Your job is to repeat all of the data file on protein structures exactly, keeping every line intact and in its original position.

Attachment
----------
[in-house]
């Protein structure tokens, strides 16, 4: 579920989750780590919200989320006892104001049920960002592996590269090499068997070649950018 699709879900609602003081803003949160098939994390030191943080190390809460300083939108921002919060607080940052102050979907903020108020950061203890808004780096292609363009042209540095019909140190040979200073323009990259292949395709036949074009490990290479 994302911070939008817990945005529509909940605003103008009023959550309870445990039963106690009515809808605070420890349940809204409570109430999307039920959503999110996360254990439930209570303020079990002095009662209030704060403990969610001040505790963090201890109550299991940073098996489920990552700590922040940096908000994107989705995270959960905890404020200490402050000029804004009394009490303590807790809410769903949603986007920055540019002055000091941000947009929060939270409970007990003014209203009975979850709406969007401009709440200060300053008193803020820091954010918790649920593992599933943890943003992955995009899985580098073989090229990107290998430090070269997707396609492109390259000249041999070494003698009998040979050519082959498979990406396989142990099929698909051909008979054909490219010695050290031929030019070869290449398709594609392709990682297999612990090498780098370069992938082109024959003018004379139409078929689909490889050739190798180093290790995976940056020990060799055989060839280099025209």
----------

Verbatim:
[in-house]
């Protein structure tokens, strides 16, 4: 579920989750780590919200989320006892104001049920960002592996590269090499068997070649950018 699709879900609602003081803003949160098939994390030191943080190390809460300083939108921002919060607080940052102050979907903020108020950061203890808004780096292609363009042209540095019909140190040979200073323009990259292949395709036949074009490990290479 994302911070939008817990945005529509909940605003103008009023959550309870445990039963106690009515809808605070420890349940809204409570109430999307039920959503999110996360254990439930209570303020079990002095009662209030704060403990969610001040505790963090201890109550299991940073098996489920990552700590922040940096908000994107989705995270959960905890404020200490402050000029804004009394009490303590807790809410769903949603986007920055540019002055000091941000947009929060939270409970007990003014209203009975979850709406969007401009709440200060300053008193803020820091954010918790649920593992599933943890943003992955995009899985580098073989090229990107290998430090070269997707396609492109390259000249041999070494003698009998040979050519082959498979990406396989142990099929698909051909008979054909490219010695050290031929030019070869290449398709594609392709990682297999612990090498780098370069992938082109024959003018004379139409078929689909490889050739190798180093290790995976940056020990060799055989060839280099025209």